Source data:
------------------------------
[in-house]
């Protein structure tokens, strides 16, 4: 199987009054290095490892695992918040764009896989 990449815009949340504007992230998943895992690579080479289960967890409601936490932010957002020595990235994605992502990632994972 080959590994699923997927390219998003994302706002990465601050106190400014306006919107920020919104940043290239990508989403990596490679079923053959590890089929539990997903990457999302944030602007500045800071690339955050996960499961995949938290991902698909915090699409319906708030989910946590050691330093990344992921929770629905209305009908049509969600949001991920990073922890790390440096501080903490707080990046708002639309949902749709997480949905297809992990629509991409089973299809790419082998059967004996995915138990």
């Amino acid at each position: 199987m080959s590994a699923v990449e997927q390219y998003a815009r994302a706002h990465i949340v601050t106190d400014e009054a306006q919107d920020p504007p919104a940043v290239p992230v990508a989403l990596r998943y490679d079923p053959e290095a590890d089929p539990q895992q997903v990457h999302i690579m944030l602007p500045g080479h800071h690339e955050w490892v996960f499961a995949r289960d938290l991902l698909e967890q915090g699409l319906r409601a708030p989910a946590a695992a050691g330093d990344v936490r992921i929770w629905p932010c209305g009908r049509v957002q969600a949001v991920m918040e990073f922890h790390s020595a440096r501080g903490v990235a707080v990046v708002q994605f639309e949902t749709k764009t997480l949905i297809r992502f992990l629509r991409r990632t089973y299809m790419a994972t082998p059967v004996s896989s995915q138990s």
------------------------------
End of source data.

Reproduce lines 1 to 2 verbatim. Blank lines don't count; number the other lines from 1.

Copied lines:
[in-house]
């Protein structure tokens, strides 16, 4: 199987009054290095490892695992918040764009896989 990449815009949340504007992230998943895992690579080479289960967890409601936490932010957002020595990235994605992502990632994972 080959590994699923997927390219998003994302706002990465601050106190400014306006919107920020919104940043290239990508989403990596490679079923053959590890089929539990997903990457999302944030602007500045800071690339955050996960499961995949938290991902698909915090699409319906708030989910946590050691330093990344992921929770629905209305009908049509969600949001991920990073922890790390440096501080903490707080990046708002639309949902749709997480949905297809992990629509991409089973299809790419082998059967004996995915138990």